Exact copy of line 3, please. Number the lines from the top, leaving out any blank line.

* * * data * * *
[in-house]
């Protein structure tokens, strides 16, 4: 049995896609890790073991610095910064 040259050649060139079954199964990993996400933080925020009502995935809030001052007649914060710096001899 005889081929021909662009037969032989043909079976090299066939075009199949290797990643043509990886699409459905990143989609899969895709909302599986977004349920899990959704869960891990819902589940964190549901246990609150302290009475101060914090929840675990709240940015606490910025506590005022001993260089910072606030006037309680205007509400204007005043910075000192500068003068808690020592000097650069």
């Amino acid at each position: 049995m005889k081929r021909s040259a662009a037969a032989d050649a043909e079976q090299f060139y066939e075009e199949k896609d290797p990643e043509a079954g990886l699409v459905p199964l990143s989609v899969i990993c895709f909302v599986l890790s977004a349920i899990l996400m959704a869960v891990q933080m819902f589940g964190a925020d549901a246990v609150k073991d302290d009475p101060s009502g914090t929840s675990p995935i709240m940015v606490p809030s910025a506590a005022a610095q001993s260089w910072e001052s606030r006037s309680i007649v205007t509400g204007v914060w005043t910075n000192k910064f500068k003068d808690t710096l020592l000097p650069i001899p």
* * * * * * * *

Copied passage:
């Amino acid at each position: 049995m005889k081929r021909s040259a662009a037969a032989d050649a043909e079976q090299f060139y066939e075009e199949k896609d290797p990643e043509a079954g990886l699409v459905p199964l990143s989609v899969i990993c895709f909302v599986l890790s977004a349920i899990l996400m959704a869960v891990q933080m819902f589940g964190a925020d549901a246990v609150k073991d302290d009475p101060s009502g914090t929840s675990p995935i709240m940015v606490p809030s910025a506590a005022a610095q001993s260089w910072e001052s606030r006037s309680i007649v205007t509400g204007v914060w005043t910075n000192k910064f500068k003068d808690t710096l020592l000097p650069i001899p």